First one must deal with the shock and then the dismay on your neighbors faces. One must like with the daily humiliation, and at the same time seek forgiveness not just from victims, but from the community as a whole. . . [A prison sentence] removes the offender from the daily accountability, and may not do anything towards rehabilitation, and for many may actually be an easier disposition than staying in the community (Ross 1997, 18).

These models seem to have much greater potential for dealing with “crime” effectively because if we want perpetrators of violence to live in society peaceably, it makes sense to develop justice models in which the community is involved in holding him/her accountable. Under the current incarceration model, perpetrators are taken away from their community and are further disabled from developing ethical relationships within a community context. As Rupert Ross, an advocate for these models notes: “In reality, rather than making the community a safer place, the threat of jail places the community more at risk (Ross 1997).”

The problem, however, with these models in addressing sexual/domestic is that they work only when the community unites in holding perpetrators accountable. However, in cases of sexual and domestic violence, the community often sides with the perpetrator rather than the victim. So for instance, in many Native communities, these models are often pushed on domestic violence survivors in order to pressure them to “reconcile” with their families and “restore” the community without sufficient concern for their personal safety. Thus, we face a dilemma: one the one hand, the incarceration approach for addressing sexual/domestic violence promotes the repression of communities of color without really providing safety for survivors. On the other hand, restorative justice models often promote community silence and denial around issues of sexual/violence without concern for the safety of survivors of gender violence under the rhetoric of community restoration.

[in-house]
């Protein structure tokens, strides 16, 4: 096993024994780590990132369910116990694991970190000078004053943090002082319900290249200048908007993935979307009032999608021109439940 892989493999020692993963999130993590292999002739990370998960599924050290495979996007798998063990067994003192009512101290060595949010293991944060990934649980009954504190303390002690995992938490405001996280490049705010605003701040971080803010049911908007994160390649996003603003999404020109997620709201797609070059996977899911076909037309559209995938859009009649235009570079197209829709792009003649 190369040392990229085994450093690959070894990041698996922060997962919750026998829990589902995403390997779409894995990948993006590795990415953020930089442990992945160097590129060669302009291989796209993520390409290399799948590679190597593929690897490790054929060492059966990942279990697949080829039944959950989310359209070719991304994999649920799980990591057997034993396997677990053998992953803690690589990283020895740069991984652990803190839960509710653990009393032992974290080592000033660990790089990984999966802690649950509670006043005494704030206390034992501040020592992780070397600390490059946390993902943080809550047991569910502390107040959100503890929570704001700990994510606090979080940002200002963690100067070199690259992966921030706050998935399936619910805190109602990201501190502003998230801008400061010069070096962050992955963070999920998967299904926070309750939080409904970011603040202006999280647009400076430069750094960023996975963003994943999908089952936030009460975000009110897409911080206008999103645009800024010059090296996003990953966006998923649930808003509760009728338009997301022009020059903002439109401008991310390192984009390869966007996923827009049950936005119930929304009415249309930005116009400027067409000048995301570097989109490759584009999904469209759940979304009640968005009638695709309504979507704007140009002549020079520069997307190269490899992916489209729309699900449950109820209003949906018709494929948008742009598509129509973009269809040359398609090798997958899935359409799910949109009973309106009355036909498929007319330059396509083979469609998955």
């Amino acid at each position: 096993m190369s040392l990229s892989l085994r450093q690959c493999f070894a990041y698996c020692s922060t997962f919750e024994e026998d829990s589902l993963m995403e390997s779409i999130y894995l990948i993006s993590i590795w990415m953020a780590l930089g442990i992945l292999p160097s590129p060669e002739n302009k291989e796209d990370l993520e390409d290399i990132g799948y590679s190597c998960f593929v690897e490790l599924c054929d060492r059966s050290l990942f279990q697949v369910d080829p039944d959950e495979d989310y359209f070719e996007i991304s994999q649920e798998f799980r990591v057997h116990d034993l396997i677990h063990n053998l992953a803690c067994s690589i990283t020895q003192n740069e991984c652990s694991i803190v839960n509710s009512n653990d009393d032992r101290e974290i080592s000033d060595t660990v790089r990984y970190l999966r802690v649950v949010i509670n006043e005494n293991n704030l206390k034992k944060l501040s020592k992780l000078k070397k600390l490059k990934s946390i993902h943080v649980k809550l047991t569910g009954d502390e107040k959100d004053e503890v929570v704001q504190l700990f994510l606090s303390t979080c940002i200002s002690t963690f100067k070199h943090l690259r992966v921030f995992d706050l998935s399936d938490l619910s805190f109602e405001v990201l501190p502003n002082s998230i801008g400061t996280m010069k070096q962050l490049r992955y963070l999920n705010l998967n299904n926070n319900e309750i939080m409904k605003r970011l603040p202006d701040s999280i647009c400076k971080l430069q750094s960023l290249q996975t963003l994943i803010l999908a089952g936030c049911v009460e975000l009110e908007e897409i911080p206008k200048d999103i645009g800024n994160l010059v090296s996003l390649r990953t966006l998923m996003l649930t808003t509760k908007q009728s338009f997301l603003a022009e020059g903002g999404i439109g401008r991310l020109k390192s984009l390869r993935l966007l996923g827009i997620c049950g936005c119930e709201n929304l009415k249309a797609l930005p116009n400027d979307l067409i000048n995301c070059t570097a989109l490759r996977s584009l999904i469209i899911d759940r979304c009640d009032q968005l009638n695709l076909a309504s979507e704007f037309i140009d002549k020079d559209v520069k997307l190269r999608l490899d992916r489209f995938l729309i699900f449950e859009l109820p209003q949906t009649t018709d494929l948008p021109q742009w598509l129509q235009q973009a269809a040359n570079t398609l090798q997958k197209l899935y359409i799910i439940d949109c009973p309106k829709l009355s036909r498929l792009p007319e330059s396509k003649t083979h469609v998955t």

Thus, our challenge is, how do we develop community-based models of accountability in which the community will actually hold the perpetrator accountable? While there are no simple solutions to violence against women of color, it is clear that we will not develop effective strategies unless we stop marginalizing women of color in our analysis and strategies around both racial violence and gender violence.

To answer this set of challenges, INCITE! Women of Color Against Violence, was organized to combat violence against women of color in all its forms. This organization arose from the Color of Violence: Violence Against Women of Color conference held in Santa Cruz, California in April, 2000. The primary goals of this conference were to

  1. develop analyses and strategies around ending violence that place women of color at the center;
  2. address violence against women of color in all its forms, including: attacks on immigrants’ rights and Indian treaty rights; the proliferation of prisons; militarism; attacks on the reproductive rights of women of color; medical experimentation on communities of color; homophobia/heterosexism and hate crimes against lesbians of color; economic neo-colonialism; and institutional racism, and
  3. encourage the anti-violence movement to reinsert political organizing into its response to violence.

Originally designed to host 100-200 participants, over 2000 attended the conference while 2000 had to be turned away because of space limitations. Due to the overwhelming response at this conference, INCITE! Women of Color Against Violence was formed. INCITE! is a national activist organization of radical feminists of color advancing a movement to end violence against women of color and their communities through direct action, critical dialogue and grassroots organizing. This organization complements the work done by domestic and sexual violence agencies which focus on social services by emphasizing a grassroots, political mobilization approach toward ending violence. By supporting grassroots organizing, we intend to advance a national movement to nurture the health and well-being of communities of color. Through the efforts of INCITE!, women of color and our communities will move closer towards global peace, justice and liberation.